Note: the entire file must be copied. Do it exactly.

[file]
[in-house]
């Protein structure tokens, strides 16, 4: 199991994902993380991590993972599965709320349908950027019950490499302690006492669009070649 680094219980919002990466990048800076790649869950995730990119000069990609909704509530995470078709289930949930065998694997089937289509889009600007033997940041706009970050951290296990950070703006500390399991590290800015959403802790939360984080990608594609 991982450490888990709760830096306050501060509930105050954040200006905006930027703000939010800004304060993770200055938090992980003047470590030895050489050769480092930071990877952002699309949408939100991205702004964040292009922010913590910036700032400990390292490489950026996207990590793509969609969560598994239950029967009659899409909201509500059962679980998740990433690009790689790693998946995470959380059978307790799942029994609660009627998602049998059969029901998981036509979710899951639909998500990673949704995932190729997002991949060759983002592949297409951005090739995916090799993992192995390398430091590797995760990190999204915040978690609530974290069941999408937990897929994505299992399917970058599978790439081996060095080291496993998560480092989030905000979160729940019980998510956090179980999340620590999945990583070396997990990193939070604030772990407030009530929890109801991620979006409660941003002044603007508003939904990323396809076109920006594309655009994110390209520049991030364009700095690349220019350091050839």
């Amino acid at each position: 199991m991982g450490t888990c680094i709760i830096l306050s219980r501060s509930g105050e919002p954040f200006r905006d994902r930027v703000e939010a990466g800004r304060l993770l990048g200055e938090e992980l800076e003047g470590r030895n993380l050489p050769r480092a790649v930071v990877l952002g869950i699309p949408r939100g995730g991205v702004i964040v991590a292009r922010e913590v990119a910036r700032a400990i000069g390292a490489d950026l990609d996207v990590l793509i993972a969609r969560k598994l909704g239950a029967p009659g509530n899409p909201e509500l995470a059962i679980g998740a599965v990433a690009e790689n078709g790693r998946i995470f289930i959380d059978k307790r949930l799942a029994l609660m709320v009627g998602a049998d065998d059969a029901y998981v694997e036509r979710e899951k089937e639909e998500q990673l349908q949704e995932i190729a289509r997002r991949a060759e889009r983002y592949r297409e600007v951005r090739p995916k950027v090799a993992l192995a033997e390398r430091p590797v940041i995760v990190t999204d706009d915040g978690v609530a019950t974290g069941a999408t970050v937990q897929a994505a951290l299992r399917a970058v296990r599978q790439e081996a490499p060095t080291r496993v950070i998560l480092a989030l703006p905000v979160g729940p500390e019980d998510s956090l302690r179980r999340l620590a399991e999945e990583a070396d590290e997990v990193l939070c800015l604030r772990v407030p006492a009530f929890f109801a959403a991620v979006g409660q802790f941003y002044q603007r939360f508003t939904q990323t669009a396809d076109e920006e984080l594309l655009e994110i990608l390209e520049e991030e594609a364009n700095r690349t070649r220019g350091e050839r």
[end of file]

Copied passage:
[in-house]
């Protein structure tokens, strides 16, 4: 199991994902993380991590993972599965709320349908950027019950490499302690006492669009070649 680094219980919002990466990048800076790649869950995730990119000069990609909704509530995470078709289930949930065998694997089937289509889009600007033997940041706009970050951290296990950070703006500390399991590290800015959403802790939360984080990608594609 991982450490888990709760830096306050501060509930105050954040200006905006930027703000939010800004304060993770200055938090992980003047470590030895050489050769480092930071990877952002699309949408939100991205702004964040292009922010913590910036700032400990390292490489950026996207990590793509969609969560598994239950029967009659899409909201509500059962679980998740990433690009790689790693998946995470959380059978307790799942029994609660009627998602049998059969029901998981036509979710899951639909998500990673949704995932190729997002991949060759983002592949297409951005090739995916090799993992192995390398430091590797995760990190999204915040978690609530974290069941999408937990897929994505299992399917970058599978790439081996060095080291496993998560480092989030905000979160729940019980998510956090179980999340620590999945990583070396997990990193939070604030772990407030009530929890109801991620979006409660941003002044603007508003939904990323396809076109920006594309655009994110390209520049991030364009700095690349220019350091050839």
């Amino acid at each position: 199991m991982g450490t888990c680094i709760i830096l306050s219980r501060s509930g105050e919002p954040f200006r905006d994902r930027v703000e939010a990466g800004r304060l993770l990048g200055e938090e992980l800076e003047g470590r030895n993380l050489p050769r480092a790649v930071v990877l952002g869950i699309p949408r939100g995730g991205v702004i964040v991590a292009r922010e913590v990119a910036r700032a400990i000069g390292a490489d950026l990609d996207v990590l793509i993972a969609r969560k598994l909704g239950a029967p009659g509530n899409p909201e509500l995470a059962i679980g998740a599965v990433a690009e790689n078709g790693r998946i995470f289930i959380d059978k307790r949930l799942a029994l609660m709320v009627g998602a049998d065998d059969a029901y998981v694997e036509r979710e899951k089937e639909e998500q990673l349908q949704e995932i190729a289509r997002r991949a060759e889009r983002y592949r297409e600007v951005r090739p995916k950027v090799a993992l192995a033997e390398r430091p590797v940041i995760v990190t999204d706009d915040g978690v609530a019950t974290g069941a999408t970050v937990q897929a994505a951290l299992r399917a970058v296990r599978q790439e081996a490499p060095t080291r496993v950070i998560l480092a989030l703006p905000v979160g729940p500390e019980d998510s956090l302690r179980r999340l620590a399991e999945e990583a070396d590290e997990v990193l939070c800015l604030r772990v407030p006492a009530f929890f109801a959403a991620v979006g409660q802790f941003y002044q603007r939360f508003t939904q990323t669009a396809d076109e920006e984080l594309l655009e994110i990608l390209e520049e991030e594609a364009n700095r690349t070649r220019g350091e050839r």